- The Washington Times - Wednesday, August 23, 2000

President Clinton travels this weekend to oil-rich Nigeria, Africa's most populous nation and a regional superpower that handles the lion's share of peacekeeping in troubled West Africa.

On a trip to Africa in 1998, Mr. Clinton avoided Nigeria so as to register his disapproval of a military dictatorship headed by Sani Abacha.

In contrast, the current two-day presidential journey is intended to show support for the democratic regime that took office in May 1999 and to encourage Nigeria's drive for market-oriented economic growth.

"We had made it clear to Nigeria that it would have to restore civilian rule if relations with the United States were to improve," a White House official said yesterday.

"We monitored the transition from rule by soldiers to rule by civilians, and the United States is now ready to demonstrate its support for what has taken place."

After Nigeria, Mr. Clinton will travel on Monday to Tanzania, where he has been invited by Nelson Mandela to dramatize the importance of the peace process in war-torn Burundi

A peace accord between warring Tutsis and Hutus is being brokered by the former South African president.

Yesterday, at a briefing for foreign journalists and diplomats, the top U.S. officials for Africa, Gayle Smith of the National Security Council and Susan Rice of the State Department, said Mr. Clinton was determined to visit Nigeria before leaving office, given the country's importance and its dramatic transformation.

President Olusegun Obasanjo was elected in February 1999 and restored civilian rule in May 1999.

The Clinton visit is expected to bring some badly needed debt relief and increased U.S. purchases of Nigerian oil.

However human rights and Africa advocates complain the United States has consistently muted its criticism of abuses by African leaders so as not to upset powerful oil interests or lose Nigeria's help in international peacekeeping ventures.

"For too long Clinton administration policy has cynically condemned military rule while pursuing a tacit accomodation of the generals on behalf of U.S. economic and political interests," said Salih Booker, director of the Africa Fund and Africa Policy Information Center, at a panel discussion this week.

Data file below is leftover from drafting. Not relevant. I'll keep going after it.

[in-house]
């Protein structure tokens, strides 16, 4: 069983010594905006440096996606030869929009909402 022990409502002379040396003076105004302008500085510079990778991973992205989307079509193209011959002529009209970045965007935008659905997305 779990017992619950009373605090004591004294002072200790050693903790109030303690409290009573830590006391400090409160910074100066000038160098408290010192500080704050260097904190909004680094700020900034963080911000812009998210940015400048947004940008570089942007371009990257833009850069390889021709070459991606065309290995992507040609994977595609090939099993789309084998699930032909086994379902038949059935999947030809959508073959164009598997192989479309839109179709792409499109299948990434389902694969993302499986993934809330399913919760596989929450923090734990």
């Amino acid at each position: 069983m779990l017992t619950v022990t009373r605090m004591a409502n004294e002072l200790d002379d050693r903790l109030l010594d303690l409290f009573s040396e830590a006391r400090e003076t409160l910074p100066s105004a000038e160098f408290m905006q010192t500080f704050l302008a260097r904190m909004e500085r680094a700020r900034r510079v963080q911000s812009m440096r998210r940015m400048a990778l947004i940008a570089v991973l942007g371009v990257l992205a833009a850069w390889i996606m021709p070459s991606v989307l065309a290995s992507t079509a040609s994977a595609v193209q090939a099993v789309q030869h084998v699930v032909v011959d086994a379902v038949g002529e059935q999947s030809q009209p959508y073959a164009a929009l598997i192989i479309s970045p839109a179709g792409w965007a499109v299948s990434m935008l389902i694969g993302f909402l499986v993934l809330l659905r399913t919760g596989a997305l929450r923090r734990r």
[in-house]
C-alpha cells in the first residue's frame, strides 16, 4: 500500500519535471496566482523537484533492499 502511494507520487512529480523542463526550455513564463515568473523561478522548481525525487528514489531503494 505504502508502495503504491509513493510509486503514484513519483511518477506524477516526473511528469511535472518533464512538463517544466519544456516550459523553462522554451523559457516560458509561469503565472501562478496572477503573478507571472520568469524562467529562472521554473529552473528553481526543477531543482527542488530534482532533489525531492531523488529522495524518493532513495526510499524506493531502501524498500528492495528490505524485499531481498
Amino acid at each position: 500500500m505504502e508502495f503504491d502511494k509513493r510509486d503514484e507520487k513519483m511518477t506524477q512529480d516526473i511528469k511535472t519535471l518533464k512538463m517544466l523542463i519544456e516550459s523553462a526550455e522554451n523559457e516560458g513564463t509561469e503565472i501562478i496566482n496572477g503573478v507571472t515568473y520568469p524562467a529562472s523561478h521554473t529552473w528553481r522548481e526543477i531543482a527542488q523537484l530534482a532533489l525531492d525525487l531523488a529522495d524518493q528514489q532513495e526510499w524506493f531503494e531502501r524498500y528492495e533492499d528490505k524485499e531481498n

Mr. Booker, a former senior fellow at the Council on Foreign Relations, warned of the "increasing militarization of U.S.-Nigerian relations and Washington's official silence on the brutal repression of environmental protesters in the Niger Delta oil fields."

The United States is reportedly training five Nigerian battalions, has pushed training for Nigerian military officers under the International Military Education and Training program and is planning to send Nigeria five fast attack patrol vessels.

"With Obasanjo trying to quell disturbances in the oil fields, one wonders what these boats will be used for," said Michael Fleshman, a panelist at Monday's session and a former human rights coordinator for the Africa Fund.

A Nigerian Embassy spokesman rejected the criticism.

"Those people ignore the huge election victory of our president and his overwhelming popularity in the country," the spokesman said.

Nigeria has taken significant strides toward accommodating the huge ethnic blocs that make up the society: Hausas and Fulani from the north, Yorubas in the south and Ibos in the east who lost the Biafra war of 1967-1970.

This week, Nigerian business leaders in Lagos, the nation's commercial hub, were reported to be hopeful that the American president's visit will improve the country's image abroad, which has been tarnished by continuous charges of corruption and a weak infrastructure that has made investors wary.

"Clinton's visit should demonstrate confidence in the Nigerian economy, confidence in Nigerian democracy, in the return on investment and in the protection of assets," said Ummar Abba Gana, managing director of African Petroleum, a major Nigerian oil-marketing firm, in an interview with Reuters news agency.

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